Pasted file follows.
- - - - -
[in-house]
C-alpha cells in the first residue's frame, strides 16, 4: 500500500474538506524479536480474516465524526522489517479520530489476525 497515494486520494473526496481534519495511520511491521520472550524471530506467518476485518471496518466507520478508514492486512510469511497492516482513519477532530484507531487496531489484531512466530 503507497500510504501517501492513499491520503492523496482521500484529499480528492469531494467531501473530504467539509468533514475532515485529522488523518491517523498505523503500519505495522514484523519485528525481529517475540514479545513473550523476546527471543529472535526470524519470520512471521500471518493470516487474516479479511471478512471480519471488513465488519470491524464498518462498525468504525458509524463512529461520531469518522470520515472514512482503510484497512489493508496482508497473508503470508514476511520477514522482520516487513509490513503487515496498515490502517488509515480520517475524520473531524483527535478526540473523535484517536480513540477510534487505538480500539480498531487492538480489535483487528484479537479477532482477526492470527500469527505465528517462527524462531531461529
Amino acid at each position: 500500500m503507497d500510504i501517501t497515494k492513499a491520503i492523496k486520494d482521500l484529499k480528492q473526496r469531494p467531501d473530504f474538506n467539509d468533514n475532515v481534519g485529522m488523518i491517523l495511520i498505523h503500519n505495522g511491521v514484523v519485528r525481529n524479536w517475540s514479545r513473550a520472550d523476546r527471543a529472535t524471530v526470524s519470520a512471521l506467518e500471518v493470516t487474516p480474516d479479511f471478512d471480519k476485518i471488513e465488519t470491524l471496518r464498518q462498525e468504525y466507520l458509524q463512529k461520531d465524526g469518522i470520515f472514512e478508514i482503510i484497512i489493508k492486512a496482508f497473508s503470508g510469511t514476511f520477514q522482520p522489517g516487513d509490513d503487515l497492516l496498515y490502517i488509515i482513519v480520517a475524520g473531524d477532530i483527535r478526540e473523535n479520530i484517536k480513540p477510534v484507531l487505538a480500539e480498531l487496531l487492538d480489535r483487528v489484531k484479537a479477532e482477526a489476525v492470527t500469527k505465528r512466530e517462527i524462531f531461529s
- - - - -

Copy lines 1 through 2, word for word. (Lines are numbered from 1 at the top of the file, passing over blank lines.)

[in-house]
C-alpha cells in the first residue's frame, strides 16, 4: 500500500474538506524479536480474516465524526522489517479520530489476525 497515494486520494473526496481534519495511520511491521520472550524471530506467518476485518471496518466507520478508514492486512510469511497492516482513519477532530484507531487496531489484531512466530 503507497500510504501517501492513499491520503492523496482521500484529499480528492469531494467531501473530504467539509468533514475532515485529522488523518491517523498505523503500519505495522514484523519485528525481529517475540514479545513473550523476546527471543529472535526470524519470520512471521500471518493470516487474516479479511471478512471480519471488513465488519470491524464498518462498525468504525458509524463512529461520531469518522470520515472514512482503510484497512489493508496482508497473508503470508514476511520477514522482520516487513509490513503487515496498515490502517488509515480520517475524520473531524483527535478526540473523535484517536480513540477510534487505538480500539480498531487492538480489535483487528484479537479477532482477526492470527500469527505465528517462527524462531531461529